Durga Puja is one of the most celebratory times of the year for Bengalis – and the traditional delicacies are a feast fit to satiate the lakhs that throng pandals and homes during the season. For a more intimate celebration that involves feasting at home, here are seven festive Bengali recipes to enjoy.
Durga Puja for Bengalis is synonymous with grand celebrations and even grandiose feasting. Usually, during the nine-day festivities, Bengalis are rarely found cooking at home – instead enjoying the wide variety of delicacies and bhog while pandal-hopping. Outside of Kolkata, where Navratri is a rage, the festivities take a different approach that involves fasting and being austere as a way of marking respects to goddess Durga. However, if large crowds and pandals filled to the brim is an experience you wish to skip, without missing out on all the amazing Bengali food, here are seven lesser-known dishes to replicate at home and commemorate the celebrations with your family and friends.
Gur Tentuler Shorbot
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A refreshing beverage made with tamarind pulp, jaggery and gurer batasa – a biscuit like condiment made with high quality jaggery, that is often used in Bengali cooking. The sweet-sour drink is a hydrating and cooling beverage consumed to cool off from the scorching heat during the autumn months when Durga Puja festivities are in full swing. Along with being delicious and balanced in taste, the shorbot also offers many health benefits being a sugar-free drink that can be consumed by everyone.
A dish made with potol or pointed gourd and flavoured with fennel seeds, yoghurt and mellow spices, the mouri potol is an excellent way to experiment with the staple Bengali vegetable. This vegetarian or niraamish recipe is one of the underrated and almost-forgotten delicacies from the pre-Independence era. Fennel seeds are ground to a fine paste along with green chillies and ginger, before whole pointed gourds are simmered in a thick gravy tempered with mustard oil.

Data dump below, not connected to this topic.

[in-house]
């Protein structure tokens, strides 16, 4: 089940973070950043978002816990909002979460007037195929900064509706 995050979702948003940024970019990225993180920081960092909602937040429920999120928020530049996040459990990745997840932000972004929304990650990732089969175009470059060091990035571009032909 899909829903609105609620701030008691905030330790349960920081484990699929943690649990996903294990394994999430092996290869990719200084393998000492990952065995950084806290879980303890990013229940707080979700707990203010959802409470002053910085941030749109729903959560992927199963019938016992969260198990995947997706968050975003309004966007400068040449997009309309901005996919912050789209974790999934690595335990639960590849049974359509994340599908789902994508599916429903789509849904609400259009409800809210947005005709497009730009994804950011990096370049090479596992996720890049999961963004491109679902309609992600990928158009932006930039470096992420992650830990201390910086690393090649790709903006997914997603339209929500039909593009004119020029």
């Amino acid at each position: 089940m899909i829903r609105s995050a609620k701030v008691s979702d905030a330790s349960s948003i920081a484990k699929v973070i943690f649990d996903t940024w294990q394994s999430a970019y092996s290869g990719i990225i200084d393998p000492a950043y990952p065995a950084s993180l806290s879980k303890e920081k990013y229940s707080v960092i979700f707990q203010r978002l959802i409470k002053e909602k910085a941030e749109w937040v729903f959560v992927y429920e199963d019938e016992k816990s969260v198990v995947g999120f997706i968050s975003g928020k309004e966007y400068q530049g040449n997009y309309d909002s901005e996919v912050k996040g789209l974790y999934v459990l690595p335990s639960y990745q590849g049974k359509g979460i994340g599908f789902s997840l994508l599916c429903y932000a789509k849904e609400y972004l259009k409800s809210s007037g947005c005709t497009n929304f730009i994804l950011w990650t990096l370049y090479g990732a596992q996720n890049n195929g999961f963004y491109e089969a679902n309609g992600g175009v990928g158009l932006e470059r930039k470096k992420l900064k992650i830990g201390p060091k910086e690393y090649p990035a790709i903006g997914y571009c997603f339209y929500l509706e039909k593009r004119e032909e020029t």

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A Bengali-special festive delicacy, the narkel chingri or shorshe narkel chingri as it is commonly known, is a preparation of prawns cooked with ground mustard seeds and coconut, and glazed in mustard oil. A simple preparation that only uses a handful of spices, the narkel chingri is best enjoyed with steamed rice, with a mild sweetness and nuttiness from the poppy seeds which balance out the pungency of the ground mustard.
Literally translating to coriander chicken, this Bengali delicacy is inspired by the classic North Indian flavours and has a herby depth of flavour from the usage of fresh coriander to make the gravy in which pieces of chicken are cooked until tender. Eaten with luchis or rice, this aromatic chicken curry is a mildly spicy preparation that is interesting in a sense that it steers clear of using the classic Bengali flavour elements like mustard or poppy seeds to add flavour.
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Combining three of the favourite Bengali ingredients – ilish (hilsa), mustard and banana leaves, the ilish paturi or kolapaturi is similar in execution and technique to Kerala’s karimeen polichathu. In that, the fish is smothered in a rich mustard paste before being swaddled in banana leaves and pan-fried until tender and steaming on the inside. A variation of this paturi also steams the fish in bottle gourd leaves, instead of using any oil, giving the delicacy a vegetal aftertaste.
A regional delicacy that has been lost in age-old traditions, the kumror chokka is a braised pumpkin dish that was often prepared for special occasions, to serve with luchis. Ripe orange pumpkins braised with potatoes, soaked Bengal gram and panch phoron – the Bengali five spice, this technically savoury preparation has predominantly sweet flavours from the pumpkin. Often times, the Bengal gram is swapped in preparations with chickpeas and is one of the many traditional vegetarian dishes that does not use onions or garlic.
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A creamy, slightly sweet delicacy made with cucumbers, boras or dried lentil dumplings and radhuni – the Bengali equivalent of celery seed; the shoshar shukto is, in essence a popular summer recipe that is meant to be cooling for the body. Tasting best when eaten with steamed rice, the shoshar shukto is typically served during the beginning of a meal. Unlike the shukto that most of us are familiar with, that uses a medley of vegetables, the shoshar shukto only uses cucumbers and bitter gourd most often in a classic recipe.